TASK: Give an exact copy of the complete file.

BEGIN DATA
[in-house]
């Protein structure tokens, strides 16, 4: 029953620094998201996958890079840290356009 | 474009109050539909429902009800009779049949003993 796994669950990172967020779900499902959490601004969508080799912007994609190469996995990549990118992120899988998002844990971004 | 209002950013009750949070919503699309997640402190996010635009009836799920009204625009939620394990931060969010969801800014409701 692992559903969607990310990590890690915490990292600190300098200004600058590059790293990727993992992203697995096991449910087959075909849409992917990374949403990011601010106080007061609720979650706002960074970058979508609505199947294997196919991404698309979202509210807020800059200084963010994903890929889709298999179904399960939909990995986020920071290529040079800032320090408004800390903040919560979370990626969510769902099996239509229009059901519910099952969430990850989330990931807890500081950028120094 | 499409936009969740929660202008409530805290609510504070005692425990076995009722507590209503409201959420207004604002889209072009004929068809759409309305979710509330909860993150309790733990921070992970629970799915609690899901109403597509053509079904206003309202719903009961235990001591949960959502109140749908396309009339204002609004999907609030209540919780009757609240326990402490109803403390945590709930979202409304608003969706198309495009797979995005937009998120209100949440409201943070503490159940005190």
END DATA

[in-house]
């Protein structure tokens, strides 16, 4: 029953620094998201996958890079840290356009 | 474009109050539909429902009800009779049949003993 796994669950990172967020779900499902959490601004969508080799912007994609190469996995990549990118992120899988998002844990971004 | 209002950013009750949070919503699309997640402190996010635009009836799920009204625009939620394990931060969010969801800014409701 692992559903969607990310990590890690915490990292600190300098200004600058590059790293990727993992992203697995096991449910087959075909849409992917990374949403990011601010106080007061609720979650706002960074970058979508609505199947294997196919991404698309979202509210807020800059200084963010994903890929889709298999179904399960939909990995986020920071290529040079800032320090408004800390903040919560979370990626969510769902099996239509229009059901519910099952969430990850989330990931807890500081950028120094 | 499409936009969740929660202008409530805290609510504070005692425990076995009722507590209503409201959420207004604002889209072009004929068809759409309305979710509330909860993150309790733990921070992970629970799915609690899901109403597509053509079904206003309202719903009961235990001591949960959502109140749908396309009339204002609004999907609030209540919780009757609240326990402490109803403390945590709930979202409304608003969706198309495009797979995005937009998120209100949440409201943070503490159940005190």